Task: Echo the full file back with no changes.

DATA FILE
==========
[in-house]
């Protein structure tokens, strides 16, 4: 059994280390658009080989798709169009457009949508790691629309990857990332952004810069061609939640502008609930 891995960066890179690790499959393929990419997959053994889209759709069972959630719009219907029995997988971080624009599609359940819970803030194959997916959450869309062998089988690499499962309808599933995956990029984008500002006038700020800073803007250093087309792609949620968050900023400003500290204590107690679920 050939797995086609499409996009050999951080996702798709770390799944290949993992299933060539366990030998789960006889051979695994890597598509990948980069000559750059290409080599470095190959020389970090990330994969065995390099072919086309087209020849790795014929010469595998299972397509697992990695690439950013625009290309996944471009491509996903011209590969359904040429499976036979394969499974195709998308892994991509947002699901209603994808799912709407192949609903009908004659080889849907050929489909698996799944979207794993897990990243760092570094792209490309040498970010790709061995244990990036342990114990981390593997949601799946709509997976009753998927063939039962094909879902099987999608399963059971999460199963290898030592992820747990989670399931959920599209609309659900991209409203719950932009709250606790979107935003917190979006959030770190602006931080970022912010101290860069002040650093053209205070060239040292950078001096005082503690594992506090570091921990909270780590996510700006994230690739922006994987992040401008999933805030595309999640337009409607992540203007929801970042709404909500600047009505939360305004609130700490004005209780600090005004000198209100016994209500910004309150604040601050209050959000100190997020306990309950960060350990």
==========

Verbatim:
[in-house]
């Protein structure tokens, strides 16, 4: 059994280390658009080989798709169009457009949508790691629309990857990332952004810069061609939640502008609930 891995960066890179690790499959393929990419997959053994889209759709069972959630719009219907029995997988971080624009599609359940819970803030194959997916959450869309062998089988690499499962309808599933995956990029984008500002006038700020800073803007250093087309792609949620968050900023400003500290204590107690679920 050939797995086609499409996009050999951080996702798709770390799944290949993992299933060539366990030998789960006889051979695994890597598509990948980069000559750059290409080599470095190959020389970090990330994969065995390099072919086309087209020849790795014929010469595998299972397509697992990695690439950013625009290309996944471009491509996903011209590969359904040429499976036979394969499974195709998308892994991509947002699901209603994808799912709407192949609903009908004659080889849907050929489909698996799944979207794993897990990243760092570094792209490309040498970010790709061995244990990036342990114990981390593997949601799946709509997976009753998927063939039962094909879902099987999608399963059971999460199963290898030592992820747990989670399931959920599209609309659900991209409203719950932009709250606790979107935003917190979006959030770190602006931080970022912010101290860069002040650093053209205070060239040292950078001096005082503690594992506090570091921990909270780590996510700006994230690739922006994987992040401008999933805030595309999640337009409607992540203007929801970042709404909500600047009505939360305004609130700490004005209780600090005004000198209100016994209500910004309150604040601050209050959000100190997020306990309950960060350990």